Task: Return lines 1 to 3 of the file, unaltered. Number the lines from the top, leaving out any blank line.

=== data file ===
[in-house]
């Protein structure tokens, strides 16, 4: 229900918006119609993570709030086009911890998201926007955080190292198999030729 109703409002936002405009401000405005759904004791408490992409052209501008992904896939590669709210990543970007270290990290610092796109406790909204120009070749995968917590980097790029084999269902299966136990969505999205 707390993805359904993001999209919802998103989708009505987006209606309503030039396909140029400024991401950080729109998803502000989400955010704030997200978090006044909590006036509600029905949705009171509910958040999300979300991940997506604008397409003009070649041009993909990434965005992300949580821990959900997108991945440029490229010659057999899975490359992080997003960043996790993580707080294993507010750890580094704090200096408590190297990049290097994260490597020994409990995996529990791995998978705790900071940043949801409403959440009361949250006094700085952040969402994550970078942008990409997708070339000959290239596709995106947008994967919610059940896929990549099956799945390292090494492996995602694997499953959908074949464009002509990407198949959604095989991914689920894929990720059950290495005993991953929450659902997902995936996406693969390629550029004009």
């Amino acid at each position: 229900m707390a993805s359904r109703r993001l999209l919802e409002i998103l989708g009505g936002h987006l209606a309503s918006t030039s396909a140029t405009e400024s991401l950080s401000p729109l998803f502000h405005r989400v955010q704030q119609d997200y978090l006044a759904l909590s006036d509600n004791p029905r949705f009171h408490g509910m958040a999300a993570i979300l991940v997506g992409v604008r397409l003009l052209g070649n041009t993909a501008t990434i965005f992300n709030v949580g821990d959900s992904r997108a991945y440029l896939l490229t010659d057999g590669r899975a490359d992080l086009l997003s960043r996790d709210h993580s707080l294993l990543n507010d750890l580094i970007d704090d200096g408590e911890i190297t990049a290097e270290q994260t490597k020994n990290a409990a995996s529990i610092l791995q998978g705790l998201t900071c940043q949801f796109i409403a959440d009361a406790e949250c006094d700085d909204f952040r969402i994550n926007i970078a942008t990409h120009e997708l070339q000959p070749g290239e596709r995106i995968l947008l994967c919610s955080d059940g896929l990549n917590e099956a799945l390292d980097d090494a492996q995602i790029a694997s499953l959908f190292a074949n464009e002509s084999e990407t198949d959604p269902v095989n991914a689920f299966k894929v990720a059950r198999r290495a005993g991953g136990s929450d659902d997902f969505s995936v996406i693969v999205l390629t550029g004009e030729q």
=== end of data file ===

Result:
[in-house]
């Protein structure tokens, strides 16, 4: 229900918006119609993570709030086009911890998201926007955080190292198999030729 109703409002936002405009401000405005759904004791408490992409052209501008992904896939590669709210990543970007270290990290610092796109406790909204120009070749995968917590980097790029084999269902299966136990969505999205 707390993805359904993001999209919802998103989708009505987006209606309503030039396909140029400024991401950080729109998803502000989400955010704030997200978090006044909590006036509600029905949705009171509910958040999300979300991940997506604008397409003009070649041009993909990434965005992300949580821990959900997108991945440029490229010659057999899975490359992080997003960043996790993580707080294993507010750890580094704090200096408590190297990049290097994260490597020994409990995996529990791995998978705790900071940043949801409403959440009361949250006094700085952040969402994550970078942008990409997708070339000959290239596709995106947008994967919610059940896929990549099956799945390292090494492996995602694997499953959908074949464009002509990407198949959604095989991914689920894929990720059950290495005993991953929450659902997902995936996406693969390629550029004009």
């Amino acid at each position: 229900m707390a993805s359904r109703r993001l999209l919802e409002i998103l989708g009505g936002h987006l209606a309503s918006t030039s396909a140029t405009e400024s991401l950080s401000p729109l998803f502000h405005r989400v955010q704030q119609d997200y978090l006044a759904l909590s006036d509600n004791p029905r949705f009171h408490g509910m958040a999300a993570i979300l991940v997506g992409v604008r397409l003009l052209g070649n041009t993909a501008t990434i965005f992300n709030v949580g821990d959900s992904r997108a991945y440029l896939l490229t010659d057999g590669r899975a490359d992080l086009l997003s960043r996790d709210h993580s707080l294993l990543n507010d750890l580094i970007d704090d200096g408590e911890i190297t990049a290097e270290q994260t490597k020994n990290a409990a995996s529990i610092l791995q998978g705790l998201t900071c940043q949801f796109i409403a959440d009361a406790e949250c006094d700085d909204f952040r969402i994550n926007i970078a942008t990409h120009e997708l070339q000959p070749g290239e596709r995106i995968l947008l994967c919610s955080d059940g896929l990549n917590e099956a799945l390292d980097d090494a492996q995602i790029a694997s499953l959908f190292a074949n464009e002509s084999e990407t198949d959604p269902v095989n991914a689920f299966k894929v990720a059950r198999r290495a005993g991953g136990s929450d659902d997902f969505s995936v996406i693969v999205l390629t550029g004009e030729q």